10 May 2010– If you've been patiently waiting for a more grown up screen adaptation of a legendary video game then your wait could be over. Joey Ansah and co-director Owen Trevor at Streetlight Films, working closely with Prime Focus, have created a short film titled Street Fighter: Legacy which pays homage to the game, but from a more serious view point. The film debuted online at Collider.com on 6 May and the two teaser trailers on YouTube were viewed over 800 thousand times in the week building up to it, receiving hugely positive feedback from fans around the world.
Actor and stuntman Joey Ansah, famous for playing 'Desh', the assassin in The Bourne Ultimatum, decided the time was right for a different type of film version of Street Fighter. Streetlight repped Australian director Owen Trevor came on board to co-direct the film with his experience and strong visual flair carried forward from shooting on three series of the acclaimed Top Gear. Co-writing with Christian Howard, Joey also choreographed all the fight sequences. It was posted at Prime Focus.
The film brings the much-loved game to life in what Joey describes as“a love letter to the fans and the brilliance of the game.” The team behind it have made every effort to ensure all the details are as faithful to the original as possible, including the costumes, choreography, narrative, music and the cherished special moves.
Prime Focus was tasked with bringing these legendary special moves such as the 'Hadouken' and 'Dragon Punch' into a real life environment during post. The producer at Streetlight Films, Jacqueline Quella said:“We chose Prime Focus as we were impressed by their work for other clients and because they shared our excitement and vision of our project. They really went that extra mile and their whole team was really enthusiastic! My two directors Joey Ansah and Owen Trevor found Prime Focus creative, responsive and extraordinarily helpful. We’re delighted with the work they’ve delivered.”
Creator and co-director Joey Ansah said:“The Prime Focus team responded very well to detailed notes, nuances and specific modifications to certain effects making them as awesome as possible and also making sure the look was as faithful to the source material as possible. I can't wait to get stuck into another passion project with them in the future.” Co-director Owen Trevor added:“It was rewarding to work with a team of animators, compositors, graders and VFX artists that had genuine passion for the project and whose creativity resulted in such stunning work. Everyone at Prime Focus gave their all to create something amazing in a limited timeframe and tight budget.”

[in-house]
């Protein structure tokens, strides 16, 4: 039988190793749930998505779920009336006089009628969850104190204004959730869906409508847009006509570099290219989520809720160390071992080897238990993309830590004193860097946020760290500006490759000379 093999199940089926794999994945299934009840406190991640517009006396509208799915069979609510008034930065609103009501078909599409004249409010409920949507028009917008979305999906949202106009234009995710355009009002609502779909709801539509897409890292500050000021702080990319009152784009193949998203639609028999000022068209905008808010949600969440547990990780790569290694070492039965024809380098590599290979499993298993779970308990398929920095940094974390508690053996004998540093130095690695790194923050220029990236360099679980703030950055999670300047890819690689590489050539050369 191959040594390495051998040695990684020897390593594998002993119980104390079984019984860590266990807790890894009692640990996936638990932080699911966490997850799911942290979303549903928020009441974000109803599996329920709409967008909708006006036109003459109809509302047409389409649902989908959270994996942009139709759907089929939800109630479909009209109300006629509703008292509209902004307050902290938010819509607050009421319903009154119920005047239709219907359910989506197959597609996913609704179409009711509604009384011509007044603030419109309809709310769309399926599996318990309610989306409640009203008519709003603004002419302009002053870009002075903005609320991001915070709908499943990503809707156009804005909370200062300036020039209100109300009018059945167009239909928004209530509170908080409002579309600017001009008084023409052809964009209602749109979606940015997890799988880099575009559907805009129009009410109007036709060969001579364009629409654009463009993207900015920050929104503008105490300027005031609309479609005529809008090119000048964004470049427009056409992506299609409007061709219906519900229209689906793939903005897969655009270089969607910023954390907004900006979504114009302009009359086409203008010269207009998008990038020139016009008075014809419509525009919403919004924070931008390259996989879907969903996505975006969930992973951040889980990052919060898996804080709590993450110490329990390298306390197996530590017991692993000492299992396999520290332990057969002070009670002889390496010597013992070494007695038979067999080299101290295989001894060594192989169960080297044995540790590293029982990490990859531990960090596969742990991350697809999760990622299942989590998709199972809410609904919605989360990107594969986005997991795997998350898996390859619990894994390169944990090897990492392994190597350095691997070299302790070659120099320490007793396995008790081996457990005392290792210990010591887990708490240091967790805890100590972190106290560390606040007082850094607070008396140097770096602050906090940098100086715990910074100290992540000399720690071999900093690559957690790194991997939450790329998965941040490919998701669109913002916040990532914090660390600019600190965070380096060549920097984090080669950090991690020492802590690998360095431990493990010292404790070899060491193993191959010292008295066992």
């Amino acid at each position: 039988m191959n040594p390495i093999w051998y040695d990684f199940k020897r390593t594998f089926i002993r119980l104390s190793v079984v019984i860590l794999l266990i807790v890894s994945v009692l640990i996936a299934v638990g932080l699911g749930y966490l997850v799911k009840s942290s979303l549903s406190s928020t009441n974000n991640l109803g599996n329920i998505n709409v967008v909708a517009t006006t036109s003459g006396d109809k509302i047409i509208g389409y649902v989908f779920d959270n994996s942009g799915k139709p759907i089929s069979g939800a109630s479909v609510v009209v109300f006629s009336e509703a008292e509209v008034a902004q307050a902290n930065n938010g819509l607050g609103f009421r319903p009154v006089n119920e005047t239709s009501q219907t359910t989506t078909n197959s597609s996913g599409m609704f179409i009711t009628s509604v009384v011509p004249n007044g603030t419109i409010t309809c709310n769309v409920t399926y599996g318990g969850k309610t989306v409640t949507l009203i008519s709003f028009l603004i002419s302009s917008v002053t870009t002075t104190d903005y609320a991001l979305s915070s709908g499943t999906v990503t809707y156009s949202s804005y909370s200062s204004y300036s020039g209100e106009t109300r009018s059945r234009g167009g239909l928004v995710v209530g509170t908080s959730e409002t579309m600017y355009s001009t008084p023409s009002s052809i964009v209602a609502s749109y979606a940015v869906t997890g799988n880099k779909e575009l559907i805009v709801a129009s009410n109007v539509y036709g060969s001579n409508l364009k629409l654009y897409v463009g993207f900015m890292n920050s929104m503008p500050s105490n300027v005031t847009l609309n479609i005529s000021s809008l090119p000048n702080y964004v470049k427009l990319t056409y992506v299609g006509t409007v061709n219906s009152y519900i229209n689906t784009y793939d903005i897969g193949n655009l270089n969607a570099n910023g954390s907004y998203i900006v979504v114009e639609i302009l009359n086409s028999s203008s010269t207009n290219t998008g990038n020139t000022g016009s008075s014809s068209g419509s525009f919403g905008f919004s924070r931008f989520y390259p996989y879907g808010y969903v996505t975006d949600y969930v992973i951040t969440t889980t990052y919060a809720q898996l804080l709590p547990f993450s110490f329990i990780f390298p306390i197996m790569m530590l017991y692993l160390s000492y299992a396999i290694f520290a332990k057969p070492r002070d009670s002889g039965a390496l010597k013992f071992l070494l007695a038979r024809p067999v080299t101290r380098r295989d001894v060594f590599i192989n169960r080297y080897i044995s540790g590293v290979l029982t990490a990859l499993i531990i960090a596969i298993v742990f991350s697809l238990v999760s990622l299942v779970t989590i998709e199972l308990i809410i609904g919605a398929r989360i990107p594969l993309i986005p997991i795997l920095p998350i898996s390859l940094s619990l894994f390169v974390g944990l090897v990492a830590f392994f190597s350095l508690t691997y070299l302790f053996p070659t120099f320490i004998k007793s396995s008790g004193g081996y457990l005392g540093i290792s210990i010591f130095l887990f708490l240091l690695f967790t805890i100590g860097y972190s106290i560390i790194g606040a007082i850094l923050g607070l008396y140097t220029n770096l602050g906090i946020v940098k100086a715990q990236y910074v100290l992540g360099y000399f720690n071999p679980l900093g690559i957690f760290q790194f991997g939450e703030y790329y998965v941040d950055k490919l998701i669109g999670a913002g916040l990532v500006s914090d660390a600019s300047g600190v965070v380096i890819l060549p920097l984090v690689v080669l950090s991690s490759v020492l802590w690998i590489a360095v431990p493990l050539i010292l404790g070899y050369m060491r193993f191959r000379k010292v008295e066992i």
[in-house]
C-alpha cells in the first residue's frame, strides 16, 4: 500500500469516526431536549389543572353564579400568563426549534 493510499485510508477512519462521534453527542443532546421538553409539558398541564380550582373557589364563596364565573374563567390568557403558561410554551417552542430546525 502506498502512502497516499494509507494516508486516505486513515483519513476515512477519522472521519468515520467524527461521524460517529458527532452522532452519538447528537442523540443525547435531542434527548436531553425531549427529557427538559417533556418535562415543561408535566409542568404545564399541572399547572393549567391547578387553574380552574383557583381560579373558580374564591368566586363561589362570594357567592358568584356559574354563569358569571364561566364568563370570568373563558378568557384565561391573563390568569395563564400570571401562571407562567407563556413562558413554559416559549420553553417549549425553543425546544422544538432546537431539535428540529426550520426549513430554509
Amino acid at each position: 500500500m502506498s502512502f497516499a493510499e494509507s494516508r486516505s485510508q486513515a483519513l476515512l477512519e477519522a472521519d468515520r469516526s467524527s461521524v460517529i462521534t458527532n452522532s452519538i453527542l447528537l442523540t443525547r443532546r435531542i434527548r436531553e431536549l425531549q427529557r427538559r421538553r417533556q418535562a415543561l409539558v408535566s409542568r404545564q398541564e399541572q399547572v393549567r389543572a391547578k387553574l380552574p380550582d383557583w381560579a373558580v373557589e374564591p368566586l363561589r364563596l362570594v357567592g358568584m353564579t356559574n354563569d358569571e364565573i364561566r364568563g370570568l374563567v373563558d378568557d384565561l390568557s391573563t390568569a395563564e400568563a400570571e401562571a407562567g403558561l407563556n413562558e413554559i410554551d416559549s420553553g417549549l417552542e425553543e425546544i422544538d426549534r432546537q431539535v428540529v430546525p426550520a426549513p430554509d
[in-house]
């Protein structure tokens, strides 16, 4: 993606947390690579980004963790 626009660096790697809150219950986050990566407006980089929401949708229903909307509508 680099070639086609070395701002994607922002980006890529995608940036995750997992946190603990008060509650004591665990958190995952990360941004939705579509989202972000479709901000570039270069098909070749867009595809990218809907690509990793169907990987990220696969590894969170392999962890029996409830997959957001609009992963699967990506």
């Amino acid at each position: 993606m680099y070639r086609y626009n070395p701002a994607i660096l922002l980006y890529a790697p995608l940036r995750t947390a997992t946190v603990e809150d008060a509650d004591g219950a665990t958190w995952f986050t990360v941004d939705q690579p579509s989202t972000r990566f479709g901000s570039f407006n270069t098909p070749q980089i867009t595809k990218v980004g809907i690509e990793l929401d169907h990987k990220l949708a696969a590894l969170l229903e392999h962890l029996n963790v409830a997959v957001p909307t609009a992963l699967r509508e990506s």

Senior animator Andi Farhall worked in XSI and After Effects to turn the essential 2D effects from the game into 3D elements. Andi described the process as:“Tricky. A bit like trying to paint with a pencil!” He added:“Dealing with the speed ramping was problematic as the Hadouken had to be in realtime against backplates of varied speeds. To achieve this we established a best case 'frames per second' base for each effect shot by trial and error between 3D and 2D, and then the final 3D renders were produced at a quarter of the chosen frame rate and four times over length which allowed 2D to fine tune the speed on a per shot basis. I also constructed a specific tool to allow me to change the frame rate of the simulated part of the scene independent of the general refresh rate of the scene.”
VFX work was completed in Flame by Rob Ellis.“The main things for us to focus on were the Hadouken fire balls and the fists of fire,” said Rob.“Phil Hurrell, the creative director on the project had gone on the shoot, where as well as shooting the fire elements, he had done some nice interactive lighting for the‘Hadoukens’. The fun part was to create lighting on the character that looked like it was coming off the ball and the flickers of electricity are actually interacting with his skin so he’s being lit by the ball as well as creating the ball itself. When we got the first Hadouken to work there was a real adrenalin rush as it looked so good.”
On-line, VFX and title work was completed in Smoke by Sunil Rao who said:“The major challenge was transferring the feel of a computer game to live action which has proved so difficult in the past. What they have created is in line with a gamer's perspective and it was really enjoyable to work on as I shared their passion.”
The film was graded by Vic Parker and post produced by executive producer, Pierre Fletcher-Gray.
Project: Street Fighter: Legacy
Production company: Streetlight Films
Directors: Joey Ansah, Owen Trevor
Writers: Joey Ansah, Christian Howard
DoP: Chris Sabogal
Executive producers: Adrian Harrison, Anthony Waye, Paul Street
Producer: Jacqueline Quella,
Co-producers: Kwok Yau, Phil Tidy
Post production: Prime Focus
VFX supervisor: Phil Hurrell
Telecine: Vic Parker
Flame: Rob Ellis
Smoke: Sunil Rao, Ian Baker
3D: Andi Farhall, Andy McNamara
VFX post executive producer: Pierre Fletcher-Gray
About Prime Focus
Prime Focus is one of the world’s largest visual entertainment services groups, specialising in creative and technical services for the film, broadcast, commercials, music, games, internet and media industries. It operates nine facilities in India, four in the UK and four in North America, offering clients access to a talent pool of over 600 visual effects artists worldwide.
Prime Focus Limited is a public stock company with shares traded in the Mumbai and National Stock exchanges in India (Symbol - PRIMEFOCUS). Prime Focus also owns and operates Prime Focus London plc (Symbol - PFO), which is publicly traded in the LSE’s AIM market. For more information, please visit www.primefocusworld.com.
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